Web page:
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Your Body is Sending a Signal
If you have chronic pain, or other chronic symptoms, your body is sending you a signal that something isn’t right. First, it starts as a small little tapping on the shoulder, which could look like occasional stomach pain, knee pain, or some other symptom that is just enough to be noticeable, but easy to ignore or write off. “I often have stomach cramping and digestive issues when I get nervous, but that happens to everyone, right?”
This signal could mean that you have too much stress in your life, that you are eating foods that are not healthy, that you are not getting enough rest, you don’t have strong enough boundaries, that you are not spending enough time with friends, or some other type of self-care that you are dismissing.
If you don’t listen to the tapping, then your body begins knocking loudly as it sends a stronger signal. This could be in the form of regularly experiencing headaches, sinus problems, bouts of IBS, knee pain that causes you to have trouble walking, panic attacks, or back pain that keeps you in bed, for example.
Some people still push through their daily routine, which causes the body to send out a fire alarm. Eventually, they can’t get out of bed, they have a short stay in a hospital, scans come back abnormal, or they are diagnosed with a serious illness.
Is Your Body Sending You a Signal?
If you’ve been diagnosed with any type of chronic symptoms, your body is sending you a signal that you need to pay attention to. Here are a few examples you might be dealing with:
- Irritable Bowel Syndrome
- Crohn’s disease
- Slipped disc in your back
- Vertebral abnormalities
- Shoulder pain that lasts for more than a few months
- Knee pain
- Plantar Fasciitis
- Weight gain
- Unexplained weight loss
Obviously, there are too many chronic conditions to list here. Just know that your body is equipped to heal itself, unless you are suffering with chronic stress. Of course, there are always certain illnesses that your doctor may need to intervene with, including all the ones listed above. Doctors are an important part of healthcare, however, even they will admit that they are addressing symptoms, and not the root cause.
Start Noticing What Is Going On During Flare Ups
Start paying attention to what is going on in your life during flare-ups of your symptoms.
-Do you have a big decision to make?
-Are you unhappy at work?
-Is a relationship causing stress? (with a coworker, friend, family member, spouse/partner)
-Is there something you want to do, but are not allowing yourself to do?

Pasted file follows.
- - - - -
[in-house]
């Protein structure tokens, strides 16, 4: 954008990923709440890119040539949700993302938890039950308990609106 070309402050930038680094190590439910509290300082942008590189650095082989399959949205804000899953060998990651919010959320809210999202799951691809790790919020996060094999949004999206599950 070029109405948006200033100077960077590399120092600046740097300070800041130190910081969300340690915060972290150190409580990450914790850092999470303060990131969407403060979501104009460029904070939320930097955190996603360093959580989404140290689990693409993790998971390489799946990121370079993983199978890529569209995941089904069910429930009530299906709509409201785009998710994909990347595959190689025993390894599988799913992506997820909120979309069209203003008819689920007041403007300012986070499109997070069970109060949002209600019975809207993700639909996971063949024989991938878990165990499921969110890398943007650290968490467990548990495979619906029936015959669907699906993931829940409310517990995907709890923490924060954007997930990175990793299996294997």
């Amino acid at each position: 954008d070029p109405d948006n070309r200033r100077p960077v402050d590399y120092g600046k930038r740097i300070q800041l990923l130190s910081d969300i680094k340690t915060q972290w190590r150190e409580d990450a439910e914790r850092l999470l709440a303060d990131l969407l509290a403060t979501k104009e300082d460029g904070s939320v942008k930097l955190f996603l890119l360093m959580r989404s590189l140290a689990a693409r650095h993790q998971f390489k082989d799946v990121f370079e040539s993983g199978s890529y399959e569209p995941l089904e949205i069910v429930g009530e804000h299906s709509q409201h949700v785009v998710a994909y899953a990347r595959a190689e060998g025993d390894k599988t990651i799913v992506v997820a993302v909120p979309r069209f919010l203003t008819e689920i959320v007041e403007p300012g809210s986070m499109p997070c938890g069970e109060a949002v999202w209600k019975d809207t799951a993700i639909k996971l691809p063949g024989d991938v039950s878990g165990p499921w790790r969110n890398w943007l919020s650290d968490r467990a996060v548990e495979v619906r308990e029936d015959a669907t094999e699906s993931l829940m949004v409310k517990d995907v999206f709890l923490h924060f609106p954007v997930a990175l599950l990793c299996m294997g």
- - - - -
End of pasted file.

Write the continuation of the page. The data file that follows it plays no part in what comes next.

-Are you not allowing yourself any downtime?
-Are you sleep-deprived?
I recently saw a video of Dr. Mona Vand, who is a natural health influencer. She was talking about how her family encouraged her to become a pharmacist. Pharmacists make a nice salary and it is a respected profession. She agreed and completed all the schooling necessary, but that wasn’t where her passion was. Instead, she wanted to help people with improving their health naturally. Now, she has a very lucrative career doing the thing she loves. Her parents can’t argue, because she is so successful. There are millions of stories about people just like her, who followed their passion, and made themselves a much bigger success than if they had stayed in a boring job they didn’t like.
Try This Exercise
Did one of the questions above resonate with you? If so, or even if you’re not sure, try journaling about the stress in your life. I’ve read about this exercise in several different books, but the most notable is Dr. John Sarno’s book, The Mind Body Prescription. What you do is, set a timer for 20–30 minutes. Then choose a topic that is causing you stress, from the present or past, and write on a piece of paper, or in a notebook without picking up your pen, worrying about grammar, or worrying about anyone else seeing what you write. Here’s the magic part, you will destroy your writing afterward, either by ripping it to tiny shreds, or burning it in a safe manner (outside, in a heat safe foil pan or container).
Destroying your writing allows you to write things that you normally wouldn’t feel safe telling anyone, or running the risk of anyone seeing. You can also write on a computer, or even in your phone if necessary, but be sure to completely erase and delete the file afterward. By not stopping to think as you write, often, unconscious thoughts that you’ve been repressing, can come to light.
What this exercise does, is, it allows you to release pent-up emotions. These are emotions that you have stuffed down, and not allowed to show. We stuff emotions for many reasons, but, most of those reasons are generally to keep yourself safe from loss of love and affection from the people that you deem important in your life. They could be caregivers from childhood, family members, friends, your boss, a coworker, or your romantic partner.
As a child, you had to stay in the good graces of your parents in order to receive basic care, like food and shelter, to survive. If you had a parent that struggled with addiction, mental illness, or dysfunctional behavior, you couldn’t show anger, or unhappiness, otherwise you might trigger their anger and subsequent punishment.
As an adult, you may have felt you had to stuff down your feelings to keep a job. You may have had to deny your feelings in order to keep your family together for financial reasons, cultural reasons, or because of having young children. Whatever the reason, it felt safer for you to ignore negative emotions at the time. You learned that negative emotions are dangerous.
When you begin paying attention to your body, you need a way to release negative emotions. Holding them in causes chronic health symptoms, and can even lead to more serious illnesses. Your body may be sending you a signal right now.
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